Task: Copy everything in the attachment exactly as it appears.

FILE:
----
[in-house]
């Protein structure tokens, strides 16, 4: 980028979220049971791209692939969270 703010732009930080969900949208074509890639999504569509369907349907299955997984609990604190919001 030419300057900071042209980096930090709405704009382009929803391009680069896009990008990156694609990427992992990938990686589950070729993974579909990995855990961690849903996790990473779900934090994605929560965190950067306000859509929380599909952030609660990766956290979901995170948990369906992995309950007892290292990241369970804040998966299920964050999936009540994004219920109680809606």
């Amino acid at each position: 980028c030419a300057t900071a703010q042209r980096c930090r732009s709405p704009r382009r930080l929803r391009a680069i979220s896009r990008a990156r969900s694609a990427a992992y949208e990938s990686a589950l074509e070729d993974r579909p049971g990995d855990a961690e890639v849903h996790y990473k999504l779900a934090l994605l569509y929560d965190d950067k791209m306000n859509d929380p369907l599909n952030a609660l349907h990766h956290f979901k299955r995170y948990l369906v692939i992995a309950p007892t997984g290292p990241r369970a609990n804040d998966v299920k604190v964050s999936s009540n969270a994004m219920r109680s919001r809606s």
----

[in-house]
């Protein structure tokens, strides 16, 4: 980028979220049971791209692939969270 703010732009930080969900949208074509890639999504569509369907349907299955997984609990604190919001 030419300057900071042209980096930090709405704009382009929803391009680069896009990008990156694609990427992992990938990686589950070729993974579909990995855990961690849903996790990473779900934090994605929560965190950067306000859509929380599909952030609660990766956290979901995170948990369906992995309950007892290292990241369970804040998966299920964050999936009540994004219920109680809606």
């Amino acid at each position: 980028c030419a300057t900071a703010q042209r980096c930090r732009s709405p704009r382009r930080l929803r391009a680069i979220s896009r990008a990156r969900s694609a990427a992992y949208e990938s990686a589950l074509e070729d993974r579909p049971g990995d855990a961690e890639v849903h996790y990473k999504l779900a934090l994605l569509y929560d965190d950067k791209m306000n859509d929380p369907l599909n952030a609660l349907h990766h956290f979901k299955r995170y948990l369906v692939i992995a309950p007892t997984g290292p990241r369970a609990n804040d998966v299920k604190v964050s999936s009540n969270a994004m219920r109680s919001r809606s």